Head of Division
Prof. Dr. Michael Taborsky

Institut für Ökologie und Evolution
Telefon: +41 31 631 91 11
Telefax: +41 31 631 91 41
E-Mail:   claudia.leiser@iee.unibe.ch

Ethologische Station Hasli
Wohlenstrasse 50a
CH-3032 Hinterkappelen

How to find us ...

Universität Bern

HIGHLIGHTS

PNAS - Divergence of developmental trajectories is triggered interactively by early social and ecological experience in a cooperative breeder. Fischer, Bohn, Oberhummer, Nyman & B. Taborsky
Book
PDF File
commentary on Fischer et al

PNAS - Predation risk drives social complexity in cooperative breeders. Groenewoud, Frommen, Josi, Tanaka, Jungwirth & Taborsky
Book
PDF File

The evolution of cooperation based on direct fitness benefits. Phil Trans theme issue compiled and edited by Taborsky M., Frommen JG & Riehl C. (2016)
Book
PDF File
Link

NATURE COMMUNICATIONS Kinship reduces alloparental care in cooperative cichlids where helpers pay-to-stay
Zoettl M., Heg D., Chervet N. & Taborsky M. (2013)
Book
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Social competence: an evolutionary approach
Taborsky, B. & Oliveira, R.F.
Book
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Larval helpers and age polyethism in ambrosia beetles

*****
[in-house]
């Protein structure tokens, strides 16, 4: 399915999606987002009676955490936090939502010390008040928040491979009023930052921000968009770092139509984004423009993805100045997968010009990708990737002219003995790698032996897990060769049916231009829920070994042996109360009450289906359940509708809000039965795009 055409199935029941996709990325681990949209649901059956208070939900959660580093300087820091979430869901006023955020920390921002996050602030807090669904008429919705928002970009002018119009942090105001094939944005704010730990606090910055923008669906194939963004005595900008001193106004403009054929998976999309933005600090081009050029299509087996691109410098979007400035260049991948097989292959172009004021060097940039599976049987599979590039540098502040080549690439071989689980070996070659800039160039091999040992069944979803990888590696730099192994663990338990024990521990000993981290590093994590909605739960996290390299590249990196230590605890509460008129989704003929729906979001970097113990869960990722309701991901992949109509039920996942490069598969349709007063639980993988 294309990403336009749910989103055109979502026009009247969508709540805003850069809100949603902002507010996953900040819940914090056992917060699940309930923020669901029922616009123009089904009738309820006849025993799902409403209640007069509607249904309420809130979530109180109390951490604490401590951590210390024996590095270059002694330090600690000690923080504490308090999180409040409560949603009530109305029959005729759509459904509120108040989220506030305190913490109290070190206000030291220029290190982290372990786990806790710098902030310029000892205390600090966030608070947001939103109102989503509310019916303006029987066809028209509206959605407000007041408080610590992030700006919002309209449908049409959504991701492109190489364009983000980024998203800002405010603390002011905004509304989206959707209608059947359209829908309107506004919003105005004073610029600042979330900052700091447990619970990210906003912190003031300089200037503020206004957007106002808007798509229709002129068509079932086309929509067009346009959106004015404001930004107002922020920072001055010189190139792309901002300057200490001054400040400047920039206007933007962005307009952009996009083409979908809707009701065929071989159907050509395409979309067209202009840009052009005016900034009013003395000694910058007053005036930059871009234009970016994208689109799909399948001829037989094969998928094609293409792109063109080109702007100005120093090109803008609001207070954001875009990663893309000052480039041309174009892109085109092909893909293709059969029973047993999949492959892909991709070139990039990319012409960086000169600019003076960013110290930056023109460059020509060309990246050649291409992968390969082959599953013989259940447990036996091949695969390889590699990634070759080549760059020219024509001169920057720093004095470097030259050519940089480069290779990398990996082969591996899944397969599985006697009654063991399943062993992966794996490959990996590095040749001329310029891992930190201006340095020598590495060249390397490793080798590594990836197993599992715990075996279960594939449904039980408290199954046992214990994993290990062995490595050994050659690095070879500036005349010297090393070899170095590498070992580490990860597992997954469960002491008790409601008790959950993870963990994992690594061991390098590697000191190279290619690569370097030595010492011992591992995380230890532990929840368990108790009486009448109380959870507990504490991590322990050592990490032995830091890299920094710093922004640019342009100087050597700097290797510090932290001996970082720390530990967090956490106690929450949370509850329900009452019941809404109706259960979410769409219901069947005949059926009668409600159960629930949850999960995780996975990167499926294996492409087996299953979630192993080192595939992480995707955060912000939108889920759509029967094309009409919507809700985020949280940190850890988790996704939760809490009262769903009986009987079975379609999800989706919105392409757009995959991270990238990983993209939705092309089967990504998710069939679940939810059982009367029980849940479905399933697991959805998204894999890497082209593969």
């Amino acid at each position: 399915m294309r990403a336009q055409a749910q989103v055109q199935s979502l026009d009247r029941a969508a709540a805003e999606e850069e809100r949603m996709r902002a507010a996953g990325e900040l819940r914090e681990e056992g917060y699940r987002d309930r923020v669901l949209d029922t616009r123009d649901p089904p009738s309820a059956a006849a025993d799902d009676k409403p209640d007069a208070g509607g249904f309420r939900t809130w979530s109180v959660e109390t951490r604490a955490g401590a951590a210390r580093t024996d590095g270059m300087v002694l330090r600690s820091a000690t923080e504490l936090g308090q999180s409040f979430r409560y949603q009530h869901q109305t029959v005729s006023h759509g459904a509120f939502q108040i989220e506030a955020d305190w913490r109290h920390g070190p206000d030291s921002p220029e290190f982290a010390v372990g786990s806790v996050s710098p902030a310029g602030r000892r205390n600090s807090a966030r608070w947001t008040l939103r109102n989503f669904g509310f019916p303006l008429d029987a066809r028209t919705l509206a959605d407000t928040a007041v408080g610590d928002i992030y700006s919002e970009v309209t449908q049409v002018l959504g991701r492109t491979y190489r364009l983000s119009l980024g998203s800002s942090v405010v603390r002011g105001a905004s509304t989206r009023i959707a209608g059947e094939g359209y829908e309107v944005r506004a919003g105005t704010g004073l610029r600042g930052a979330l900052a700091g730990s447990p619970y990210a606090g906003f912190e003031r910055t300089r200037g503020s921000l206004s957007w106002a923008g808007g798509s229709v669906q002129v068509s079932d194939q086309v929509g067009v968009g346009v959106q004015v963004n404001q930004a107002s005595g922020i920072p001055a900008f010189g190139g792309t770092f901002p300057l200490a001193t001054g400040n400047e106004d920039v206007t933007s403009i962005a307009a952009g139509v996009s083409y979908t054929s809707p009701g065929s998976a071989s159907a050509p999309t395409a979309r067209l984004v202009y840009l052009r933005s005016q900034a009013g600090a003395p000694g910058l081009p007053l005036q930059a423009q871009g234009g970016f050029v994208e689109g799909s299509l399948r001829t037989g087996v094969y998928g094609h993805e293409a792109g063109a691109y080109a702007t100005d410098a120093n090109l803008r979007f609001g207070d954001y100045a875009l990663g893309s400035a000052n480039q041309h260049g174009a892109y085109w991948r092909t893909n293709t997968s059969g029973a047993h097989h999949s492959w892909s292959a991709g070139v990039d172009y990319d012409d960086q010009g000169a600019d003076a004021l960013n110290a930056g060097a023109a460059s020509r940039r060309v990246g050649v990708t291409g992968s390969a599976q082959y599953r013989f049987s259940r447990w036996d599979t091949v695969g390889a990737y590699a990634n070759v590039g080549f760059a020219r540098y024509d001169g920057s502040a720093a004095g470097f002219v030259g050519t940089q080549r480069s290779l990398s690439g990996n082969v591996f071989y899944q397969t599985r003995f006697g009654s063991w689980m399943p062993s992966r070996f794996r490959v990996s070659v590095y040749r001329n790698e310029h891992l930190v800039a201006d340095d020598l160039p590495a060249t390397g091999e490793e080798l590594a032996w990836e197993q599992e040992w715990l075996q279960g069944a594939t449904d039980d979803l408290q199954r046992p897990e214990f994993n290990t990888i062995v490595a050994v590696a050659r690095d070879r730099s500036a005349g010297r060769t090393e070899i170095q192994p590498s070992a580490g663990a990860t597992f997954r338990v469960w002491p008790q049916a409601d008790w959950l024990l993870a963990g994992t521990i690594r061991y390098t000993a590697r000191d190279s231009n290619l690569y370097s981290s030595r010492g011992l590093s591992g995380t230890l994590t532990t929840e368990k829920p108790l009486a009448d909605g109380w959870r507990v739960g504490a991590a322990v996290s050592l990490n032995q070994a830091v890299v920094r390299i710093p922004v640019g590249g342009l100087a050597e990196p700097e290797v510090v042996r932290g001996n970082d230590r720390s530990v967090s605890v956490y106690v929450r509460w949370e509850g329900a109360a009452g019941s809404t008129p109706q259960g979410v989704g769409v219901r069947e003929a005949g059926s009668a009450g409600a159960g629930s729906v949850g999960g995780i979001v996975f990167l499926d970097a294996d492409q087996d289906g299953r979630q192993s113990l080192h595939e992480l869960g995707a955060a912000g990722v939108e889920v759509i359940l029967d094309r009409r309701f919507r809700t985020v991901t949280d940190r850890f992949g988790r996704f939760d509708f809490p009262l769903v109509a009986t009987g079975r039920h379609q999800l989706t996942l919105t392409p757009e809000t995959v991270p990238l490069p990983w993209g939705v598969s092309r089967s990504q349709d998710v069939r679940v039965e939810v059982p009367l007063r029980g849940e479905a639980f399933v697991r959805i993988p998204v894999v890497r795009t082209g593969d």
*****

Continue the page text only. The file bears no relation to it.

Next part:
Biedermann P.H.W. & Taborsky M.
Book
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Animal personality due to social niche specialisation
Bergmueller R. & Taborsky M.
Book
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Environmental Change Enhances Cognitive Abilities in Fish
Kotrschal, A. & Taborsky, B.
Book
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Extended phenotypes as signals
Franziska C. Schaedelin and Michael Taborsky
Book
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On the Origin of Species by Natural and Sexual Selection
G. Sander van Doorn, Pim Edelaar, Franz J. Weissing
Book
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Cambridge University Press
Alternative Reproductive Tactics: An Integrative
Approach

Oliveira R., Taborsky M. & Brockmann H.J.
Book
more information

Comparative Social Evolution